At Mother Jones, Andy Kroll writes:
State-registered super-PACs are getting into the game too. Some focus on just one or two races, others on numerous statewide races where a little money goes a long way. North Carolina’s first super-PAC, the Raleigh-based American Foundation Committee, has spent $ 366,000 to help federal prosecutor George Holding win North Carolina’s 13th congressional district. The biggest donors to the group: Holding’s own kin. Frank and Ella Holding, the candidate’s aunt and uncle, and two of Holding’s cousins gave $ 100,000 each, the Raleigh News and Observer reports, as did two of Holding’s cousins. Three more cousins each chipped in $ 17,000.
In Illinois, Personal PAC, a 34-year-old group that supports abortion rights, created the state’s first super-PAC in March. Terry Cosgrove, Personal PAC’s president and CEO, says his organization will be active in two-to-three-dozen state legislative races. He declined to say what Personal PAC’s super-PAC 2012 spending will be but said spending in past elections reached as high as $ 1.2 million.
Cosgrove says Personal PAC sued to force Illinois to allow state-level super-PACs—if only to fight right-to-life groups that, with Bopp’s help, have toppled numerous campaign spending limits. “Our whole argument was we just want to play on an even playing field,” Cosgrove says. “If everyone else can spend unlimitedly, then we need to as well.”
The number of state-level super-PACs is likely to grow, and don’t be surprised to see wealthy donors deploy their money in both federal and local politics—they always have. Bob Perry, the homebuilding magnate who is among the top donors to national Republican super-PACs, dished out $ 9.8 million at the state level between 2008 and 2010, according to the National Institute on Money in State Politics. Fred Eychaner, an Obama campaign bundler who gave $ 500,000 to a pro-Obama super-PAC, also gave $ 3.8 million for state races. And Foster Friess, the Wyoming-based financier who bankrolled a super-PAC that backed Rick Santorum’s presidential campaign, doled out $ 856,170 for state-level campaigns.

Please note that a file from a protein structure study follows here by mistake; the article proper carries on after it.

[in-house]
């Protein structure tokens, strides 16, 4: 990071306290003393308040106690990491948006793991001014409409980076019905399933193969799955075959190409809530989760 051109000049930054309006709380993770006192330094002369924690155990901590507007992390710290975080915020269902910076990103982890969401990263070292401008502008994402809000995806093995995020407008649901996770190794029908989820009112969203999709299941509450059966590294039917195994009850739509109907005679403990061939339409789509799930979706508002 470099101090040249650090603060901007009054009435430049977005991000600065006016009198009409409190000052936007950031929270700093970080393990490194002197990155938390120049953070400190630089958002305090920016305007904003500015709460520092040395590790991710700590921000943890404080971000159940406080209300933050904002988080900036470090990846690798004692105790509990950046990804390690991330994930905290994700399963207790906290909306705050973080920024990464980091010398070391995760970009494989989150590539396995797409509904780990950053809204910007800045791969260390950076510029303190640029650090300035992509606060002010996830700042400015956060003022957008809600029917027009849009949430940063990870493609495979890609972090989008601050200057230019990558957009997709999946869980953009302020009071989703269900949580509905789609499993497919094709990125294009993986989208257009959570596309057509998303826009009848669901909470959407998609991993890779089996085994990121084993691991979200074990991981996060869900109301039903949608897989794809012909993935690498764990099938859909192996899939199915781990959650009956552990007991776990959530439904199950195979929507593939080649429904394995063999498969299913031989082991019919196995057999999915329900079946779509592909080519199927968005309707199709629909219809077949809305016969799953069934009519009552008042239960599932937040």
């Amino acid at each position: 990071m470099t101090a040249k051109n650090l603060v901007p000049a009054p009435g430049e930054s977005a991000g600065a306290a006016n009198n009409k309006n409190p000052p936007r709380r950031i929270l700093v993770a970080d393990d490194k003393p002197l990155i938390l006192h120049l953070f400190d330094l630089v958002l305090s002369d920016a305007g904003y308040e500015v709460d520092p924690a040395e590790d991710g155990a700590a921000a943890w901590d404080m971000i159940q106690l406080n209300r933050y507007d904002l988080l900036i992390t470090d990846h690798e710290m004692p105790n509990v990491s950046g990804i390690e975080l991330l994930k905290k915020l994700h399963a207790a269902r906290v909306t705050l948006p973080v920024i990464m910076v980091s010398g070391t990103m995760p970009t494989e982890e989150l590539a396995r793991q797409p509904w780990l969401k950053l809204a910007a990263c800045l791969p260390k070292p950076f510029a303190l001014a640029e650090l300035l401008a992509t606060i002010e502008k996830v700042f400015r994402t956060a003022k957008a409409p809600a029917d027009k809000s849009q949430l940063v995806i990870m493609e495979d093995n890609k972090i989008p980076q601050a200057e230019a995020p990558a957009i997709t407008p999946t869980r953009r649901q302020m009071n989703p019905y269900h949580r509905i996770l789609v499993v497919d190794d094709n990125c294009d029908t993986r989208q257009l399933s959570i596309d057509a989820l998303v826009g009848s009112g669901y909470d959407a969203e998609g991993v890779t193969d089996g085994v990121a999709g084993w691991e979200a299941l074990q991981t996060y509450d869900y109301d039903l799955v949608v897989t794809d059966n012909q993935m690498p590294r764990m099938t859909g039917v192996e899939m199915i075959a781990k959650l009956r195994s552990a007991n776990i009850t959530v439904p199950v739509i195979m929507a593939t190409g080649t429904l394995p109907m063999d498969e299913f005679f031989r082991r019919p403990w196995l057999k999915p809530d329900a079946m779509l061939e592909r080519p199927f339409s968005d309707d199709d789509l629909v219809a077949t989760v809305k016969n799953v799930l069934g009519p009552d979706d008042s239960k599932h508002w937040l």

How much further does $ 10,000 or $ 100,000 go at the state level? According to a Pew Center on the States analysis, in the mid-2000s the average cost of a winning state Senate campaign was anywhere from $ 5,713 (North Dakota) to $ 938,522 (California). In Arizona it was $ 36,696; in Wisconsin, $ 140,287; in North Carolina, $ 234,031. By contrast, the average cost of a US Senate seat in 2010 was $ 9.2 million.
Super-PACs playing at the state level don’t need to drop millions to make a big impact, says Neil Reiff, a veteran Democratic election attorney. In a crowded state-level or congressional primary with three or four candidates, a little money goes a long way. “If you’ve got a field with little or no name recognition,” Reiff says, “you can drown out everyone else.”
For stories regarding fatcat donors, super PACs and other aspects of the fallout from Citizens United, check out Pro-Publica’s list here.
Blast from the Past. At Daily Kos on this date in 2010:
Tuesday was Workers Memorial Day, a chance to remember the 2.3 million people around the globe who die each year from work-related causes. In the United States in 2008, 5214 workers were killed on the job, 50,000 died of occupational diseases and 4.6 million were injured at work. According to official statistics – which understate the reality, according to the AFL-CIO in its ‘Death on the Job’ Report, 2010 – workplace injuries and fatalities cost as much as $ 312 billion a year in the United States. David Moberg, one of the only remaining labor reporters in the country, writes at In These Times:
President Obama joined in the observance by signing a proclamation marking Workers Memorial Day, the first time a president has done so since U.S. unions began 19 years ago to observe the day, following the lead of Canadian unions. In a Q & A session in Iowa [Tuesday], Obama not only pledged to enforce safety laws better, he gave a spirited defense of unions.
“I’ve said this before publicly and I’ll say it again,” Obama said. “I make no apologies for it. I’m a pro-union guy.” [...]
Unfortunately, the Employee Free Choice Act, which would make organizing easier and which labor unions expected would be brought up for discussion in Congress in 2009, got squelched by the economic mess and the drawn-out battle over health care. At best, it won’t be on the administration’s agenda until 2011.